Funded by CRUK. I studied Biotechnology BsC at Universitat Rovira i Virgili (2010), Immunology MsC at Universitat de Barcelona (2011) and completed my PhD in Biomedicine from Universitat Autonoma de Barcelona (2016). During my PhD I was involved in the discovery of new biomarkers for stroke diagnosis through different proteomic approaches. My current research is focused on the generation of a functional map of the oncoprotein c-MYC aiming to discover novel protein-protein interactions that drive MYC oncogenicity in T-cell acute lymphoblastic leukemia (T-ALL) using a combination of proteomic and molecular techniques. The discovery of novel “druggable” pockets that are essential for these interactions might improve not only the treatment of T-ALL but also the treatment on many other cancer types. Outside the lab I love cycling and I enjoy playing and watching football, especially when Barça is on the pitch.
Dr Sunniyat Rahman, Post Doctoral Research Fellow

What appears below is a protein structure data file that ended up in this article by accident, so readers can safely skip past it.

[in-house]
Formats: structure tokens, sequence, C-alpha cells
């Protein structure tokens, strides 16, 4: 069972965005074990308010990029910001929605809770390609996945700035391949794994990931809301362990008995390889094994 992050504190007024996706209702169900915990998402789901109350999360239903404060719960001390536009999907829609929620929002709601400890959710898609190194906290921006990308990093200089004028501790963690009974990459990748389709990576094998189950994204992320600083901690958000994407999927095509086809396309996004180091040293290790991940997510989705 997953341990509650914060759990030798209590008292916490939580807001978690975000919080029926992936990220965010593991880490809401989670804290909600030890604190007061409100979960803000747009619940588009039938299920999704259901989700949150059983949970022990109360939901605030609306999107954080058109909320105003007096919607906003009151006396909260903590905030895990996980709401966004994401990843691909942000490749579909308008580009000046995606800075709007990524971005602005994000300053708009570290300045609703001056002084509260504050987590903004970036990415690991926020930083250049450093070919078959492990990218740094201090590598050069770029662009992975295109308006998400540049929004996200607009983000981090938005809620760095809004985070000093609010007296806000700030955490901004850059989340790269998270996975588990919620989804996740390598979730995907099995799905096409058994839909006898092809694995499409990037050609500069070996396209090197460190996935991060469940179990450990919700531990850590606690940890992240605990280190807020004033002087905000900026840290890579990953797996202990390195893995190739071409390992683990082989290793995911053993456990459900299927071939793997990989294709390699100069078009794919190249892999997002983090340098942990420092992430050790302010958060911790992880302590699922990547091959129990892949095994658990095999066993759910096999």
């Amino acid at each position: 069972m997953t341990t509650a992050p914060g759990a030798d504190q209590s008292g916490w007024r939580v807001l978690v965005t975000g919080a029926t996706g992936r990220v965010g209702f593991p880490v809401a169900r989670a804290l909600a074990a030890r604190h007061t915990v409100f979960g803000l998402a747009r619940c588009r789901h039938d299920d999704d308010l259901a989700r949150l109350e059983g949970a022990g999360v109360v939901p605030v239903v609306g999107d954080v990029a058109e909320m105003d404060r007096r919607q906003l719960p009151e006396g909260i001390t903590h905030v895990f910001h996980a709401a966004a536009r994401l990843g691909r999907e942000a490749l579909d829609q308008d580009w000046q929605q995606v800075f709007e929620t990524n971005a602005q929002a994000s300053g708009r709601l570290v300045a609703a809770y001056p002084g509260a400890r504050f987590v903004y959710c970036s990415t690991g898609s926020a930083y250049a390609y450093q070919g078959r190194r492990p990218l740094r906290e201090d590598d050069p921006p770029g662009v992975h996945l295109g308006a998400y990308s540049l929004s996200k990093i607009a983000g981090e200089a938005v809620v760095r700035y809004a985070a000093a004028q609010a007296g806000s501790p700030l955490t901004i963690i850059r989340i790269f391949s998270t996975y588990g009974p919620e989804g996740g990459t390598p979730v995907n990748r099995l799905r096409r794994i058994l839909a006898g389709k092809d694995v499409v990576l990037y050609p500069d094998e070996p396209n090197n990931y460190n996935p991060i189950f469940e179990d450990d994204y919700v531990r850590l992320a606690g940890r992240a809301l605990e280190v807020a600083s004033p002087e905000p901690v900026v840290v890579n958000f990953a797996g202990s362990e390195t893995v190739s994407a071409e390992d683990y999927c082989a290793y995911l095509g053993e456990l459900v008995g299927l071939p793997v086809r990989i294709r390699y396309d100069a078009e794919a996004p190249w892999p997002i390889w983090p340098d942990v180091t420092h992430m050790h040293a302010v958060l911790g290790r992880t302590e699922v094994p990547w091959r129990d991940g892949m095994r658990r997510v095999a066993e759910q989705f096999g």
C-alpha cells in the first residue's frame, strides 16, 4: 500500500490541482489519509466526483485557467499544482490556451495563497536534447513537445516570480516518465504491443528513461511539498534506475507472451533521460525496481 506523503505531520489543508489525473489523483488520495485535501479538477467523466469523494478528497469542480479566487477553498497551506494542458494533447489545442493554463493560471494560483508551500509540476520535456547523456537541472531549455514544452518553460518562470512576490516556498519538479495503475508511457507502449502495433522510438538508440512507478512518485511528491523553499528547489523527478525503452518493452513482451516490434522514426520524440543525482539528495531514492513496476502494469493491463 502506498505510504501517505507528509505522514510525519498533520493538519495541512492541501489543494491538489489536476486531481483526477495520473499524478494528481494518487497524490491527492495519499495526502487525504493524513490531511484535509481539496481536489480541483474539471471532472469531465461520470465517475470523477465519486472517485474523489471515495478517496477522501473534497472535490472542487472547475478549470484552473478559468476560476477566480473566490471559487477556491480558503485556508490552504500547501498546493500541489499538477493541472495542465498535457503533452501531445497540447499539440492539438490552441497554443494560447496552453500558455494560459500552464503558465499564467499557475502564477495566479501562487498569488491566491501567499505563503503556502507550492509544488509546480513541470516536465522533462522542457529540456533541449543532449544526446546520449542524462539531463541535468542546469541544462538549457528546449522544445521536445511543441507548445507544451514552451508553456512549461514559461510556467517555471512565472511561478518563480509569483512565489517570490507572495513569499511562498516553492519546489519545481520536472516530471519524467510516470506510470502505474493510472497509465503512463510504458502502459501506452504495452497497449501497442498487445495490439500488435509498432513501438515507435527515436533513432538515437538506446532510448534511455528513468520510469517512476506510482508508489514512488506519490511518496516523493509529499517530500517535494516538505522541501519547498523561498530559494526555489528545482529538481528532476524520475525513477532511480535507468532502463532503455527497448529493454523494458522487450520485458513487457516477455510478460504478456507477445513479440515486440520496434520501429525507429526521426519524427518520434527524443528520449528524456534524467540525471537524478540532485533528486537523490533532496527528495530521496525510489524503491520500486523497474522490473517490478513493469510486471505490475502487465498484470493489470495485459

Funded by Bloodwise. Clinical Medicine Research, PhD, DIC (2015) – Imperial College London. Biochemistry, MBiochem (2009) University of Oxford (Queen’s). My research is focused on the discovery of novel epigenetic and genetic aberrations that drive T-cell acute lymphoblastic leukaemia (T-ALL), particularly those that impinge on the transcriptional control of proto-oncogenes and tumour suppressors. I utilise a variety of techniques including bespoke next-generation sequencing, classical molecular biology assays and biochemical approaches in my research endeavors. Outside of the lab, I blog science minimolecule.com and try to keep up with my supervisor on Twitter @minimolecule. My hobbies include cycling recreationally, practicing my modest squash skills with friends and sometimes mixing electronic music.
Dr Nadine Farah, Clinical Research Training Fellow